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Authors: Amanda Filipacchi

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BOOK: Nude Men
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I am a little ashamed to admit that since posing for Henrietta I have become very confident when I’m around my girlfriend, Charlotte, and neglectful, as though I have power now.

 

chapter
four

 

 

 

T
he day of the second posing arrives. I buy Lady Henrietta a potted lily of the valley, my favorite flower. She likes it, smells it, and is very polite and proper. I realize that I want to ask her out on a date. But I have to wait a little while to see how things go.

Like the last time, she tells me to lie down in the most comfortable position I can find. She paints me while nibbling on marzipan lions, and I feel great. I become even more self-confident, and I continue talking about my life.

After fifteen minutes of posing, Henrietta shouts, “Sara!”

A moment later a tall little girl enters the living room. She has long blond braids and reminds me of a child heroine from a fairy tale, like Alice in Wonderland, or Gretel. She is so pretty, her skin is so flawless, and her features are so perfect, that she looks like a cartoon. She is wearing white knee socks and holding a Barbie doll. I can’t quite determine her age. Her body is rather developed and looks inappropriate in her childish clothes, but her face is very young, very little-girlish.

She walks over to Henrietta and stands next to her, looking at me.

“What do you think of my new model?” Henrietta asks the little girl.

“Excellent,” says the girl. “Where did you find him?”

“In a coffee shop, eating Jell-O.”

“I’ve never seen a more extreme O.I.M.”

“Thank you,” says Henrietta. “Jeremy, this is my daughter, Sara. Sara, this is Jeremy.”

I want to ask them what is an O.I.M., but due to the terribly awkward situation I’m in right now, my curiosity leaves me as quickly as it came. Sara walks over to me and extends her hand. I am so shocked that this little girl can see me naked, and that Henrietta has a daughter, and that the girl is approaching me, and that she wants me to touch her while I’m naked, that at first I don’t move. I feel that any movement on my part would emphasize my nakedness. But the girl doesn’t move either. She just stands there with her hand extended, so I finally shake it. I have a lump in my throat, the same sort of lump one gets while watching a sad movie and trying not to cry.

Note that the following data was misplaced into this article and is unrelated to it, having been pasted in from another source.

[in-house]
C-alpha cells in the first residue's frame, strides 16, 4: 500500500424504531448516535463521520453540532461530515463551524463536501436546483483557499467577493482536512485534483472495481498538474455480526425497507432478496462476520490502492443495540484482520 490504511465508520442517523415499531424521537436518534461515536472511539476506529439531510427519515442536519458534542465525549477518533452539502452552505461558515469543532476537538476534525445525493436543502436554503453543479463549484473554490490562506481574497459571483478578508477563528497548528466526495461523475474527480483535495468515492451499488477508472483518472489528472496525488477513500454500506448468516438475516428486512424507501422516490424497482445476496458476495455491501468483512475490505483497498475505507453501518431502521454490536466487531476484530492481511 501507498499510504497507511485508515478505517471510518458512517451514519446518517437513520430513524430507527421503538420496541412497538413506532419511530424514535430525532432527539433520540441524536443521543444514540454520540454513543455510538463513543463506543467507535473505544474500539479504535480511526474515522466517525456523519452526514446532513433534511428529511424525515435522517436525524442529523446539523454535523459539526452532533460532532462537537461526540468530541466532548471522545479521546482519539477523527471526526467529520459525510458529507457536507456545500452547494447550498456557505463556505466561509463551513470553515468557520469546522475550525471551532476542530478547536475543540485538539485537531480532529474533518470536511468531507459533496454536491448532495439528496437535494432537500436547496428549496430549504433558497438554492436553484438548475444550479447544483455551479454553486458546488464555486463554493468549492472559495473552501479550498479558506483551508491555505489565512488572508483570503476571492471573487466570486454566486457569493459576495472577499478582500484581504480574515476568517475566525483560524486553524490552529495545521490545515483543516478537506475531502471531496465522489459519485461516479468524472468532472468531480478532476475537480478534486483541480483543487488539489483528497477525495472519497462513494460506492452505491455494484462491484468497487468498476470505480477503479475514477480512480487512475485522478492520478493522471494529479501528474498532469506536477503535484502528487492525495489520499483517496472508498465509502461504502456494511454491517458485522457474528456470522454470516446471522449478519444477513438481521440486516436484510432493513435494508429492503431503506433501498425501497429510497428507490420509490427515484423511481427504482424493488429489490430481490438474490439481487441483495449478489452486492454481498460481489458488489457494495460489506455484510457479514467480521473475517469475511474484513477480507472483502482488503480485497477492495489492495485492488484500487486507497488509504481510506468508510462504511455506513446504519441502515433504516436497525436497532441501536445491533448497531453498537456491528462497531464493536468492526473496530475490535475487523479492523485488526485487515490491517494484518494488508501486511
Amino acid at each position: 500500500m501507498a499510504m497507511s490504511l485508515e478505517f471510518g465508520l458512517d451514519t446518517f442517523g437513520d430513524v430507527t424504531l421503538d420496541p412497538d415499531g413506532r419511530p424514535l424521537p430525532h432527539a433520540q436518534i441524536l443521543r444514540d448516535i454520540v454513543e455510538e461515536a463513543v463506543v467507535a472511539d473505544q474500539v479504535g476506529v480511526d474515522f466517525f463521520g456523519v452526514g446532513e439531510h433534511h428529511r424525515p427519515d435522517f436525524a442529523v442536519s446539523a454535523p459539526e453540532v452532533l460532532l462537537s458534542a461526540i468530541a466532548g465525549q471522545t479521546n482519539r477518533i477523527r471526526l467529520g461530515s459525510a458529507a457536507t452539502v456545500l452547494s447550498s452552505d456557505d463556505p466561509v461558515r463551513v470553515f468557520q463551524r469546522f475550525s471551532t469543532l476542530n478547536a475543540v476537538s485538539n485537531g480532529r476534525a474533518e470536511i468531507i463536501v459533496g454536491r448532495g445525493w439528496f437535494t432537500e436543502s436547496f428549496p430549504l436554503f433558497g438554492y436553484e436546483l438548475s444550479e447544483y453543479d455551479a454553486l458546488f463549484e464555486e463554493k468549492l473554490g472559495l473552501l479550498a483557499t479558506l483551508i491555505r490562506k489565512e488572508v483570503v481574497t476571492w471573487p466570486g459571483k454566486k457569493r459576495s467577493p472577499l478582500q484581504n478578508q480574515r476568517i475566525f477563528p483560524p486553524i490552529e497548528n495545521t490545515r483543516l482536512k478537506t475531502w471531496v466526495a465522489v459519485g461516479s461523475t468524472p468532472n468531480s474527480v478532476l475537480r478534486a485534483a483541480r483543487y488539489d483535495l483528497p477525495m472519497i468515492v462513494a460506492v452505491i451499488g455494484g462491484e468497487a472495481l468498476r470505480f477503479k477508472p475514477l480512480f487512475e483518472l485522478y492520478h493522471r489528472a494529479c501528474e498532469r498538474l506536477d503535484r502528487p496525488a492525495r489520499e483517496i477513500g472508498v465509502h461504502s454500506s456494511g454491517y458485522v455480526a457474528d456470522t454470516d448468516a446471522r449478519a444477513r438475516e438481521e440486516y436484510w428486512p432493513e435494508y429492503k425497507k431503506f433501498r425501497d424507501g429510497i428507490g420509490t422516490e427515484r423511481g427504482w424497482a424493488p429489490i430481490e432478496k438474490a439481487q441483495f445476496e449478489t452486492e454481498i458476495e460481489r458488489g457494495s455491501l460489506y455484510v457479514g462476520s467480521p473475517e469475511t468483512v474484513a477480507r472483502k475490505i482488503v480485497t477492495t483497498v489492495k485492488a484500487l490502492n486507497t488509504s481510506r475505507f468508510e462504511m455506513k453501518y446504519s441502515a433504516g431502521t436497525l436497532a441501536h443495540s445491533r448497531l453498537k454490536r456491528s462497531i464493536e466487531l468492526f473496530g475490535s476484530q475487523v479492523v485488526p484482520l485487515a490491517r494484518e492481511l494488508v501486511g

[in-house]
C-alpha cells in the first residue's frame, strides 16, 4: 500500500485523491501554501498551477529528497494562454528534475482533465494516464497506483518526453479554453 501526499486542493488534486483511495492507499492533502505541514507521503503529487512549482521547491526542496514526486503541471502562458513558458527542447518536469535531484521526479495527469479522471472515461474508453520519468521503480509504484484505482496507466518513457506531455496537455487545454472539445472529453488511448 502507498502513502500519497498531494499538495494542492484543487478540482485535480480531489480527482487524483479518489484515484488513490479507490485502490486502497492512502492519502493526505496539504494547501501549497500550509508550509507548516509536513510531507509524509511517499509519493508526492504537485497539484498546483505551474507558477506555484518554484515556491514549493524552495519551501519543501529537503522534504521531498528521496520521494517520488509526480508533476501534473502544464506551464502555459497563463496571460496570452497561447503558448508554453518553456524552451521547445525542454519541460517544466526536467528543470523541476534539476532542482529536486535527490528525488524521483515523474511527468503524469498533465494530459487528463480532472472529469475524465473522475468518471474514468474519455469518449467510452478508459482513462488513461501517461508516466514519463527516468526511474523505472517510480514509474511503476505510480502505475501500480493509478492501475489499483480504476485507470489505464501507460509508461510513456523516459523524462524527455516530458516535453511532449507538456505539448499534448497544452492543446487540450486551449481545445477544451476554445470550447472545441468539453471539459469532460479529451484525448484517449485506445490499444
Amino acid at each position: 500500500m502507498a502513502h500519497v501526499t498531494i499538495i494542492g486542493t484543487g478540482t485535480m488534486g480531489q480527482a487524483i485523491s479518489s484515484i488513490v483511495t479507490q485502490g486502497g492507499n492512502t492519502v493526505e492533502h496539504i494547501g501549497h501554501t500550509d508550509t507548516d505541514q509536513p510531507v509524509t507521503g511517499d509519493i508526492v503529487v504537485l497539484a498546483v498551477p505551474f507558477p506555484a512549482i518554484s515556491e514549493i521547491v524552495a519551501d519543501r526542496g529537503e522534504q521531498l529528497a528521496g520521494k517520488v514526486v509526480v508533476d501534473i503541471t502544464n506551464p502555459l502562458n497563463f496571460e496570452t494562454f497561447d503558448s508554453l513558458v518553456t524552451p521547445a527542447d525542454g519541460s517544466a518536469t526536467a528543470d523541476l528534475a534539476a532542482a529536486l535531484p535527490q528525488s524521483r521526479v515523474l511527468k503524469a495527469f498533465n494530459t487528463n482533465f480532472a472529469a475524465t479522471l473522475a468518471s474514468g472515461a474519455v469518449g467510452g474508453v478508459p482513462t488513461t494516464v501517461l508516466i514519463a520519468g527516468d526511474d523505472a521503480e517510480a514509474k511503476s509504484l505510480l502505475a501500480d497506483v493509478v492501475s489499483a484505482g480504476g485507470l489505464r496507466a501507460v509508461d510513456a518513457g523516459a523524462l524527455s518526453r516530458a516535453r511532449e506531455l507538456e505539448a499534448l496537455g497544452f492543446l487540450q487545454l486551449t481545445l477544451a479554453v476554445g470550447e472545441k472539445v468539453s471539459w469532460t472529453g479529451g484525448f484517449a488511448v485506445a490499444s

“Sara, I have a little problem here,” says Henrietta. “I need your expert opinion. Jeremy is supposedly lying in the most comfortable position he could find, but it doesn’t look quite right.”

“You’re right,” says the little girl. “It’s totally off. It looks very tight. And he lied to you. He’s not in the most comfortable position he could find. In fact, he’s not very comfortable at all.” I marvel at her perceptiveness. I am lying in a rather uncomfortable position, and I hadn’t bothered to change it.

“Naughty, naughty, Jeremy,” says Henrietta, shaking her paintbrush at me. “You are not comfortable. How do you expect me to do good work if you’re fooling me? Do something about it, please, Sara.”

Sara stands right in front of me and says, “Get up.”

I get up. I have never, ever in my life been so conscious of my penis. The greatest wish I have right now is to be castrated and look like a doll, with no sexual organ, just smooth flesh.

Sara puts a pink sheet on the sofa, and then a black sheet, and she tells me to lie on it again, in the most comfortable position I can find. I obey her. She covers one of my legs with a corner of the pink sheet, and she says to her mother, “How’s that?”

“You are a genius, my daughter. Thank you. Now run along and get ready for your dancing magic lesson.”

“Please,” says the girl, “I
really
don’t want to go today.
Please
.”

“Oh, come on, it’s only twice a week.”

“That’s a
lot.
Don’t say ‘only.’ That is so much a lot.”

“But you’re always in such a good mood afterward.”

“That’s because I know I have three entire wonderful days of peace before my next stupid dancing magic lesson.”

“No excuses. Come on now,” says Henrietta in a high-pitched, nanny, Mary Poppins voice.

Sara leaves, her cheeks and lips red and shiny, shooting dark-blue glances at her mother.

Henrietta says to me, “Sara has exquisite taste. She always manages to find the perfect position for my models. And she knows precisely what props to use.”

“You mean you always let her see naked men?”

“Of course.”

“How old is she?”

“Eleven.”

I decide to change the subject, not wanting to seem critical of her. We talk of pleasant things. After an hour, she tells me that the painting is finished, or at least that she can finish it without me. She says I can come and see it next Saturday, when it is completely done and dry. I feel sad, afraid that she intends our next meeting to be our last.

Then I remember I wanted to ask her what she’s going to do with her painting of me.

“I know I’m not very good-looking,” I say. “Why did you choose me?”

She smiles kindly, probably at my modesty, and says, “I have my perfect models, which I use for the magazine, and I have my imperfect models, which I use for artistic reasons. I find that painting imperfect models is a much more interesting and intelligent thing to do. It is a way of admitting the defects of life.” She stops abruptly and then says, “I’m sorry. I just realized this may have been hurtful to you. I apologize.”

“I wasn’t hurt at all.” This is not true. I was hurt. She chose me as an imperfect model. She chose me to be a representation of the defects of life. I am lying to her because I want her to keep talking, to say all the horrible things that are on her mind, so I’ll know from the very beginning what she really thinks of me. I try to act relaxed and cheerful.

“Could I see portraits of your imperfect models?” I ask. “Sure.”

She leads me to the other end of her living room and takes paintings out of enormous cabinets. She leans them against the wall. Some are very funny. They are all much worse than I am, which depresses me.

“Do you think I look as bad as they do?” I ask glumly.